Educating Clients On Property Division Issues

One of the major concerns that those going through a divorce case have is how their marital property and assets will be divided once the divorce is over, and how they will be able to move forward as a single person. In every marriage there are assets that are solely owned by each individual as well as marital assets that are owned by both people. In order to fully understand your rights in divorce property division matters, talk with me, attorney Michael E. Eisenberg.

Having handled family law cases and divorce issues for more than 25 years, I strive to help my clients keep or obtain the property to which they are entitled. Homes, vacation properties, personal property, monetary accounts, retirement accounts and 401(k)s are examples of the types of things that are divided. Pennsylvania is an equitable distribution state, which means marital property is divided in a way that the court determines is fair and equal, which may or may not be a 50/50 distribution.

For a free confidential consultation at my Hatboro office, please contact me at 267-728-4535 or 800-851-2534. My firm serves clients in Montgomery County, Bucks County and throughout Pennsylvania.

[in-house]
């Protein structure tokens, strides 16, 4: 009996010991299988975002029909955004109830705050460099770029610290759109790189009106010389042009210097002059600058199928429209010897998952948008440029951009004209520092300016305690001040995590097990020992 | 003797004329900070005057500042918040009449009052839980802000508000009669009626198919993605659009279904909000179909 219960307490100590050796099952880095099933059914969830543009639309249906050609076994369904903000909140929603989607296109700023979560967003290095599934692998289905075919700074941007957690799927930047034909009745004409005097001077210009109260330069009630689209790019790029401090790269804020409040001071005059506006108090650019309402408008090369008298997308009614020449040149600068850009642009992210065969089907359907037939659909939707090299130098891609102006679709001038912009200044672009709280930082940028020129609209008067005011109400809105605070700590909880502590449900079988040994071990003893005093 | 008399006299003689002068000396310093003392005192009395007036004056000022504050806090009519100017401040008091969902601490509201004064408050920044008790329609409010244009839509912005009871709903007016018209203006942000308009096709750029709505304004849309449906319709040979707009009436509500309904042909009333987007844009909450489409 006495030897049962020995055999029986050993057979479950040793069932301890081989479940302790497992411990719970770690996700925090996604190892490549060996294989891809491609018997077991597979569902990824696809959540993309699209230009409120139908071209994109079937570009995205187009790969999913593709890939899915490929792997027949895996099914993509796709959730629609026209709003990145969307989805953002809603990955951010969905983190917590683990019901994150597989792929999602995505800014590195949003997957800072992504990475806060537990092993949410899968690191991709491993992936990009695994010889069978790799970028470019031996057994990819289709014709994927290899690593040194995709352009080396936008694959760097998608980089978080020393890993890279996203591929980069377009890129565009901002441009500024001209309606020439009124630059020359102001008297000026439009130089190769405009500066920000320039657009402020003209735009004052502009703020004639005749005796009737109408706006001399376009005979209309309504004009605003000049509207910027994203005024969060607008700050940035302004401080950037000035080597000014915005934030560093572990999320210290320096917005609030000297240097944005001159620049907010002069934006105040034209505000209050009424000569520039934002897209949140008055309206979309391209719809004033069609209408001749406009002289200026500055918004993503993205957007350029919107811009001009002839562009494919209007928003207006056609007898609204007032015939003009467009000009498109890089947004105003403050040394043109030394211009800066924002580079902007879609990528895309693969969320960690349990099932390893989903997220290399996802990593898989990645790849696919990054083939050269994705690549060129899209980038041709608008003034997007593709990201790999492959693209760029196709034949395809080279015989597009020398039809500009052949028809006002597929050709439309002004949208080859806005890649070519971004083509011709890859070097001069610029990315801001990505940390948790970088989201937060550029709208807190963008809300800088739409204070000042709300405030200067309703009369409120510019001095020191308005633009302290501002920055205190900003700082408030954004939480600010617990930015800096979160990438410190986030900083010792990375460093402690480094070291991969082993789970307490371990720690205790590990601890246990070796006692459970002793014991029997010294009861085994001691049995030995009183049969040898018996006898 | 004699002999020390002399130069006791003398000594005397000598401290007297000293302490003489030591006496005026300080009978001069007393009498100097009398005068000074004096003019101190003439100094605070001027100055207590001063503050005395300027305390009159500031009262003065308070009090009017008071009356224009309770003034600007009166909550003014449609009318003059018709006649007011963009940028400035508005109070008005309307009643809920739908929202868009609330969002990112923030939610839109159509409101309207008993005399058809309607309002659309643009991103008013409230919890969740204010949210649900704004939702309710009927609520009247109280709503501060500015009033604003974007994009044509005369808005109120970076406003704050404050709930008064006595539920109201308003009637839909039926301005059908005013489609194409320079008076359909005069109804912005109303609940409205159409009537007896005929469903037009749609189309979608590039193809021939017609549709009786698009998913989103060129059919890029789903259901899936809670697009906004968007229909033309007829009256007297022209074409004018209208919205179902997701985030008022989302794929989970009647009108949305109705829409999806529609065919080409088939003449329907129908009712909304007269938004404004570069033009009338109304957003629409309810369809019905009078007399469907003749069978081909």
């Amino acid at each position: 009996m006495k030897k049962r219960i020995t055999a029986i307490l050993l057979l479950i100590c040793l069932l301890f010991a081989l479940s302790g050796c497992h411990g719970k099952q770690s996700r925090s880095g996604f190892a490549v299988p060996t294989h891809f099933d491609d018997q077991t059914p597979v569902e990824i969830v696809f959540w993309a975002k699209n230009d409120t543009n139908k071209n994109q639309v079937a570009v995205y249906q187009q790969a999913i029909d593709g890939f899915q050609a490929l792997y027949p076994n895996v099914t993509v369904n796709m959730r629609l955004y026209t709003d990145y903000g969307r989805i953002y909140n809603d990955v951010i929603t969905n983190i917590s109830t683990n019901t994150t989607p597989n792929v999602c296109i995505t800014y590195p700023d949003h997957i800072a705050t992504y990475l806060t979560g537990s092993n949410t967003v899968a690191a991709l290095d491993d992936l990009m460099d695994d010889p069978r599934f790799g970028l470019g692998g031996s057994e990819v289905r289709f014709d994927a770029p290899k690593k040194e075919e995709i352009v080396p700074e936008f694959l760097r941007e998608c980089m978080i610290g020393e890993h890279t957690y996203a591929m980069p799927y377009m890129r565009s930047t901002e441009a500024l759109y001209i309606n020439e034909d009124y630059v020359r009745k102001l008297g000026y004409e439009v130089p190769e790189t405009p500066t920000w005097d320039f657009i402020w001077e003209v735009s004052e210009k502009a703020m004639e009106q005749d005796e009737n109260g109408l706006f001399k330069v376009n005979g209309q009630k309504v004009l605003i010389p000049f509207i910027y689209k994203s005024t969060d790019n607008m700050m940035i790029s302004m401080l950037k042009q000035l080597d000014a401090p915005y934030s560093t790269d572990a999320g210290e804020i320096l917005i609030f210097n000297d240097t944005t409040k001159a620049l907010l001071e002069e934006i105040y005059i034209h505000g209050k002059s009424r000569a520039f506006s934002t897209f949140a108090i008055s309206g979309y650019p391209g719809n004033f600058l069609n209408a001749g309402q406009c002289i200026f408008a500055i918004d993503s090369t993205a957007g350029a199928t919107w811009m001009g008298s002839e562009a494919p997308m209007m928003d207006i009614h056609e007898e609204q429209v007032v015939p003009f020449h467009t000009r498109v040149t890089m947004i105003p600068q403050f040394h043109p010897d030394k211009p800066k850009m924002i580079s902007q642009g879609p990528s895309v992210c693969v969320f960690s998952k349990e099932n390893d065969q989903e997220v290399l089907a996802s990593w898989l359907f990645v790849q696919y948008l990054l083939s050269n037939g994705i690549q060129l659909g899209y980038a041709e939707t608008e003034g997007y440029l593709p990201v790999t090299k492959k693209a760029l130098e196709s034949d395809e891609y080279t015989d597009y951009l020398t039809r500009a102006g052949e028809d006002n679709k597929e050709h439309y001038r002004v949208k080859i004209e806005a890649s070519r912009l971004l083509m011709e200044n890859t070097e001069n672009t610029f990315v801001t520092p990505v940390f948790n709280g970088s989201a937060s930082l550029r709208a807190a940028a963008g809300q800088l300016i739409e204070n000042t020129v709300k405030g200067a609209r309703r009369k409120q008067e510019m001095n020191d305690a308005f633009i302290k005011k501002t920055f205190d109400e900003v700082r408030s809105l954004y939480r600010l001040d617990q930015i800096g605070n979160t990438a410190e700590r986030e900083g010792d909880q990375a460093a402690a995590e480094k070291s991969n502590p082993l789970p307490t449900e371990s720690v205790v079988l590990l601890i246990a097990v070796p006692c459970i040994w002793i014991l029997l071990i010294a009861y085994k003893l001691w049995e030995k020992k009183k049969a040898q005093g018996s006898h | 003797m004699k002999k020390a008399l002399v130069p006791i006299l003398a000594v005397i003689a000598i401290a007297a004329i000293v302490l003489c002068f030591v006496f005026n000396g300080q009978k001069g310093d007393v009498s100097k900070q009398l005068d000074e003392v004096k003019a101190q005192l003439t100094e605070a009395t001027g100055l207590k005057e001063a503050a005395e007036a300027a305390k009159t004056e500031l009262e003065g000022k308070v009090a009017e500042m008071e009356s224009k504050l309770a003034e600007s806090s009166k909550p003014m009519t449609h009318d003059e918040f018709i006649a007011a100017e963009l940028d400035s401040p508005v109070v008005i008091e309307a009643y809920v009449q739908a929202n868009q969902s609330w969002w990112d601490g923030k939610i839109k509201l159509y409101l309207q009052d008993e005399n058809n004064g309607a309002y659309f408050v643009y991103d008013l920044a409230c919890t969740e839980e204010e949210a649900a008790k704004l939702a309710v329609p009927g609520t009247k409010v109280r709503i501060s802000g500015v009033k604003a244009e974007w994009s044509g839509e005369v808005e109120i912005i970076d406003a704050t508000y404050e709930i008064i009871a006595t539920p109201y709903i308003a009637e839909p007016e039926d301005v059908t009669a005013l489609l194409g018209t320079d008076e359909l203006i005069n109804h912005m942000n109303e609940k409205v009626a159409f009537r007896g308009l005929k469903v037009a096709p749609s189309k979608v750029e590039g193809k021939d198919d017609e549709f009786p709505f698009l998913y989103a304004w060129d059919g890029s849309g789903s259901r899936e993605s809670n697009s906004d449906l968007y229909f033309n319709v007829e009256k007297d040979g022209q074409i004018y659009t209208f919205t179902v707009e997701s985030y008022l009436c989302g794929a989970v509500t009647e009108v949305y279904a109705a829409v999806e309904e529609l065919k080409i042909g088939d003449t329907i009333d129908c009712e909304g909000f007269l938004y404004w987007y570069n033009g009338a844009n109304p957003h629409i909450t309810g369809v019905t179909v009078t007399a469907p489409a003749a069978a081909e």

How "Fair And Equitable" Is Determined

The term "fair and equitable" is more loosely defined than dividing things exactly in half. There are several factors that will be considered before the terms are settled. The court tries to make sure that each person will be able to sufficiently support themselves after the divorce. It also considers their ability to do so. If they are not as highly trained or experienced in the workplace as their spouse, they will look at the what family contributions and sacrifices they have made in order to support the success of their spouse, while foregoing some of their own ambition. Each spouse's age and ability to train for new opportunities may play a role as well, as well as the length of the marriage. Although the court generally tries to be fair, it doesn't mean that they will get the distribution right in the eyes of either of the spouses.

Dividing Property

In dividing property, one of the first things to be determined is what is marital property and what is separate. If one of the spouses owned the property before the marriage free and clear, the value of the property at the date of marriage will likely go back to the original owner, but increases in value are generally considered as marital property. If the property was in one person's name, but payments were made after the marriage began, part ownership may be granted to the other spouse by a divorce court, if there is equity in that real estate. The longer the couple was married, the more likely they are to be given rights to some of their spouse's retirement income. Priorities also often lean toward protecting each person's share of a primary residence than they would for vacation property, depending on contributions and equity in those assets.

To learn more about property division and other divorce issues, call me, an experienced divorce lawyer, at 267-728-4535 or 800-851-2534 today. I can also be reached through my online contact form.